Main Image Credit Mission Master AUGV travels across Lulworth Range, 2023. Courtesy of MoD / Rebecca Brown / OGL 3.0
Military experimentation with uncrewed ground systems (UGS) is happening apace. Bomb disposal robots have been in service with armed forces for decades. Now, systems with greater capabilities and autonomy are being developed and tested.
Potential uses include carrying cargo, casualty evacuation, reconnaissance, chemical-agent detection, communications and fire support. However, the gap between ideal uses and present technical capability is significant. The delivery of systems to where they will be used, the realistic uses once there and the machines’ interactions with soldiers have frequently been underexamined but are crucial to how UGS will form part of land forces and offer genuine operational advantage. The technical limitations of UGS must be reflected in how they are task-organised within land forces. Due consideration must be given to how UGS will move around the battlefield, as it will often not be by their own steam. Maintenance and repair of UGS will require new training courses and a close relationship with industrial partners.
The principal conclusion to draw is that UGS will require significant support from their human counterparts. Moreover, cognitive burden on operators must be considered and managed. Systems move slowly, and the difficulty of navigating in complex terrain means they are not suited to some of the tasks for which they have been proposed, such as dismounted close combat in complex terrain. It is important to involve as many soldiers as possible in experimentation, and expose them to UGS early and often. This can be achieved by employing UGS in those areas with the highest throughput of soldiers, such as firing ranges and exercise areas, and making use of simulation. In addition, initial training should include education and demonstrations of UGS for new recruits. This will help build familiarity, favourability and trust in these systems.
The potential of human–machine teams is significant, but hype should not disguise the limitations of UGS and the difficulty of integrating new technology into established structures.
- Role and management: Due to current technical limitations, UGS should be employed in standoff roles and in rear areas, where there is a dividend for their use. Treating larger UGS like aircraft whose support can be bid for will allow supply and demand to be managed, as well as keeping UGS from burdening low-level formations.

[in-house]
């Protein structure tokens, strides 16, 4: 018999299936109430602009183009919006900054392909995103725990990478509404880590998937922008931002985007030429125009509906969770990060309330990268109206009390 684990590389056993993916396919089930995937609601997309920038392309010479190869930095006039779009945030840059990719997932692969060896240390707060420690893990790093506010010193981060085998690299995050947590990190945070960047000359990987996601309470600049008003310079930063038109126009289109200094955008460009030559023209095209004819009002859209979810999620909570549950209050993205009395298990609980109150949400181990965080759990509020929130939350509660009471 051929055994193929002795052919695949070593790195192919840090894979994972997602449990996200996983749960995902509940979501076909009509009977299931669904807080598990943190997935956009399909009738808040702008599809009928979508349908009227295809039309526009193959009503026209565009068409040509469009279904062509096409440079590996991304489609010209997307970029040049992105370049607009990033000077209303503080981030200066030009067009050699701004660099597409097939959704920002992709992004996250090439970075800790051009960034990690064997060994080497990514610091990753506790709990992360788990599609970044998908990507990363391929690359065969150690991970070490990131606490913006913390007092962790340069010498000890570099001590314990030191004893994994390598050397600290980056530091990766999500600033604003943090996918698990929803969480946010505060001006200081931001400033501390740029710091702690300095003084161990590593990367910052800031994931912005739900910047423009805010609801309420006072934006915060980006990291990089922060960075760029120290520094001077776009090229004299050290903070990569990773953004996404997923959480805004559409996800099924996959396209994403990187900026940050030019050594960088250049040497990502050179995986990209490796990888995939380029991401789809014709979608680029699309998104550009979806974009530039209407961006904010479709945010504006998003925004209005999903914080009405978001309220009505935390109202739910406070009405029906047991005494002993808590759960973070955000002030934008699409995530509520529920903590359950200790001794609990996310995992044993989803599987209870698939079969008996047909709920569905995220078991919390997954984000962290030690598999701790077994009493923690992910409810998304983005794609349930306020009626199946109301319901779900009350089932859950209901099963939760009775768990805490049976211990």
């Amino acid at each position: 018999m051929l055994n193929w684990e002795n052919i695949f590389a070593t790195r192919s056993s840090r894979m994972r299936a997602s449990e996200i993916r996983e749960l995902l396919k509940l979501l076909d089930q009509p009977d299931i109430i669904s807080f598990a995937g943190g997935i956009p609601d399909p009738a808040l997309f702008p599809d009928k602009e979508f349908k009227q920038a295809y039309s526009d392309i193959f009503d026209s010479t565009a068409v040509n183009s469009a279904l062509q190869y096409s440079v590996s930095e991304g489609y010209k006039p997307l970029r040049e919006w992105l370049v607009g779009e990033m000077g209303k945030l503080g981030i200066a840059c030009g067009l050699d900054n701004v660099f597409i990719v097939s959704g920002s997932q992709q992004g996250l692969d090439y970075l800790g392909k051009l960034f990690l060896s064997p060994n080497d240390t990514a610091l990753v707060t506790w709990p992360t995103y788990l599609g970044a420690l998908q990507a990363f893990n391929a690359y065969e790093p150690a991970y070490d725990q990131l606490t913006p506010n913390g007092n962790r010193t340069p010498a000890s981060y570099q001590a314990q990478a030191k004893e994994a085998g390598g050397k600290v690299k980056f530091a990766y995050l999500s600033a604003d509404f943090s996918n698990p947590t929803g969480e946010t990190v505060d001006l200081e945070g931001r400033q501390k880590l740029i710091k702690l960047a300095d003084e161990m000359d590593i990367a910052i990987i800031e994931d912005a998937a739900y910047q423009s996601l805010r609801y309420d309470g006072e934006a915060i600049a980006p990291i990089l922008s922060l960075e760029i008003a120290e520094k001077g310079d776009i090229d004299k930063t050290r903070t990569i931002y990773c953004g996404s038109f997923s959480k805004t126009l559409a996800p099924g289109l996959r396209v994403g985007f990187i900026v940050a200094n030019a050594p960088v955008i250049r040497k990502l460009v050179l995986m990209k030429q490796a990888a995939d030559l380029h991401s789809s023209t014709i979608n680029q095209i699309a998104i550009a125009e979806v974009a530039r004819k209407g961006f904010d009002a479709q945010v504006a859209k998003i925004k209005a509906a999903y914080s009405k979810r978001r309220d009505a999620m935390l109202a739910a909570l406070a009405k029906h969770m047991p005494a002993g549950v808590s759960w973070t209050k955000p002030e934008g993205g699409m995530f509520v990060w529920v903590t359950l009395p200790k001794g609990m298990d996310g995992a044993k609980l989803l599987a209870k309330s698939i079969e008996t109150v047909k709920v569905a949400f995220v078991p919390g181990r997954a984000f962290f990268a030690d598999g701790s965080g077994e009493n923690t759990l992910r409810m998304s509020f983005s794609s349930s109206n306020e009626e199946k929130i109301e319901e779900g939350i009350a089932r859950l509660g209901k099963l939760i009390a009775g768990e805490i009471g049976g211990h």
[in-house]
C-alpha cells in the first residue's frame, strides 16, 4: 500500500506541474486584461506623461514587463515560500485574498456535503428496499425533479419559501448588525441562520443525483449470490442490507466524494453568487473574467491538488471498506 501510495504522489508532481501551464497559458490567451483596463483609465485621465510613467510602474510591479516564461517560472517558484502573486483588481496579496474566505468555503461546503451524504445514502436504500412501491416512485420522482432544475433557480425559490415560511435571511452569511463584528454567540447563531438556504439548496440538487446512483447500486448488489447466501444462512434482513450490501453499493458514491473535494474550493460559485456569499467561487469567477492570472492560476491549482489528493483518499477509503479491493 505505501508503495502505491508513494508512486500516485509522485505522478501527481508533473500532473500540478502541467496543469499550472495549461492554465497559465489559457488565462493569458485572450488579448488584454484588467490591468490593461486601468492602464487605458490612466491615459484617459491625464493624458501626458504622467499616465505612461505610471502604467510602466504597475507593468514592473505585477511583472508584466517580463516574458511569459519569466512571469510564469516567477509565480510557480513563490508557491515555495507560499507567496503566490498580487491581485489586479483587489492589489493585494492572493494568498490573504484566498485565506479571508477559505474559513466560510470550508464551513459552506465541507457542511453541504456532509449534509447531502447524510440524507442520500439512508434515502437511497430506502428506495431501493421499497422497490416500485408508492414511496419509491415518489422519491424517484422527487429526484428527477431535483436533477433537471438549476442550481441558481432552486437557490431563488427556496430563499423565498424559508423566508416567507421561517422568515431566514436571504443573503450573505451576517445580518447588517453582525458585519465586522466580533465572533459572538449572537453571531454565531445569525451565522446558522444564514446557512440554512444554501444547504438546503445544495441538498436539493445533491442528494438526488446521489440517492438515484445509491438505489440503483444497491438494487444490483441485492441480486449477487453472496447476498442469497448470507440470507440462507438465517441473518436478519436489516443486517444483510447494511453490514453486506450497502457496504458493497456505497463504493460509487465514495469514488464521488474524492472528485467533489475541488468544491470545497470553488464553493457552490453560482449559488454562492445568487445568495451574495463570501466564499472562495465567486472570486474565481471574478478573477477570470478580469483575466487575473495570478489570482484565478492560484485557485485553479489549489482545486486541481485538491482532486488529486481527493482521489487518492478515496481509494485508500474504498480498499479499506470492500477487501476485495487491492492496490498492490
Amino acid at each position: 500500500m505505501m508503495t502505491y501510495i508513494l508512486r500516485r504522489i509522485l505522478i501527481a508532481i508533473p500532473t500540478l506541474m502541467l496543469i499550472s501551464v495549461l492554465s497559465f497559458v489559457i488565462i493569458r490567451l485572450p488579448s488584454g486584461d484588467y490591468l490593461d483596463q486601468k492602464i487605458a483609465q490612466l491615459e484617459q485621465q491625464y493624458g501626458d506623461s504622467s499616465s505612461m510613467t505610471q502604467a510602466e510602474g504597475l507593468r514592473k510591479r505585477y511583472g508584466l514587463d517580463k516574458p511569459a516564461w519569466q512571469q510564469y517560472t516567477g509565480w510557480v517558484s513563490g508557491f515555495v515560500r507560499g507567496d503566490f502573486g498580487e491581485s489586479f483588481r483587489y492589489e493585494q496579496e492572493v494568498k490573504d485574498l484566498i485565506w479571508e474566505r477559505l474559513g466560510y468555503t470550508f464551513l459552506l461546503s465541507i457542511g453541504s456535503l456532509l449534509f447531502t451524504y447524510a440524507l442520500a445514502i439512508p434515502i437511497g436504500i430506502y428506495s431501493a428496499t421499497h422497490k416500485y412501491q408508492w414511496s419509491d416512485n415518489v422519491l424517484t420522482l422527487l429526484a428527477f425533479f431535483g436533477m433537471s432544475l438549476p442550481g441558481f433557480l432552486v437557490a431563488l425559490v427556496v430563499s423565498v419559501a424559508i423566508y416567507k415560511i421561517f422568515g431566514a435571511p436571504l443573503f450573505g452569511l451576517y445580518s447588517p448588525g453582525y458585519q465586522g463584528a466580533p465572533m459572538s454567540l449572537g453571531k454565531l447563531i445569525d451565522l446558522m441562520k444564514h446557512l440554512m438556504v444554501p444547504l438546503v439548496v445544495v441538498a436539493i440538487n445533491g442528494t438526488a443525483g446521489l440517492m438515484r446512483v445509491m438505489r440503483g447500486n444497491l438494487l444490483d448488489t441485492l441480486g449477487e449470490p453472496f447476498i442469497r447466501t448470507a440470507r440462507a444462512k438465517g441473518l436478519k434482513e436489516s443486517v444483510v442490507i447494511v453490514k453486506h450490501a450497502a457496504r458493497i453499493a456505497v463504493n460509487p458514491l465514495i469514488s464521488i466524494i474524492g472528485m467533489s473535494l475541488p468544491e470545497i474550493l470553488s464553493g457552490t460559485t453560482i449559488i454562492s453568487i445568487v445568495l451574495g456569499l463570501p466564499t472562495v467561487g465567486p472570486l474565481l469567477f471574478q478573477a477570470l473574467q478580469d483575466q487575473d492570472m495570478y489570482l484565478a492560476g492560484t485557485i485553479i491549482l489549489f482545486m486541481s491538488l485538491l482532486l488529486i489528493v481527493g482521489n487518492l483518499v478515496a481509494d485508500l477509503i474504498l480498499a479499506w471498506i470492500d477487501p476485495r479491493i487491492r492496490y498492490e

- Force design: The extra demand UGS will place on engineers and enablers (the invisible tail) needs to be baked into force planning now. The management of UGS may, in fact, require more soldiers.
- Logistic burden: The transport and storage of UGS, and battery management, must be planned for in detail, accepting that it cannot simply be added on to existing commitments, which would further stretch scarce resource. This will ensure the force-wide implications of new technology are catered for adequately.
- Education: Education and training related to UGS should be implemented now, while experimentation is ongoing, rather than waiting until systems are formally brought into service. Basic training should include education on UGS now, even in a basic form, to begin to build trust and familiarity, easing the integration of UGS at scale.
- Experimentation: UGS trials should be integrated into those areas with a significant throughput of soldiers, such as firing ranges. Moreover, it should be ensured that the totality of UGS experimentation and activity is understood by decision-makers and those conducting the experimentation, and that leaders maintain engagement with projects throughout the life cycle, rather than at the beginning and end. Clear ownership of the whole ecosystem is vital, while encouraging bottom-up engagement will create a user base ready to make best use of UGS.
Major Patrick Hinton
Former Chief of the General Staff’s Visiting Fellow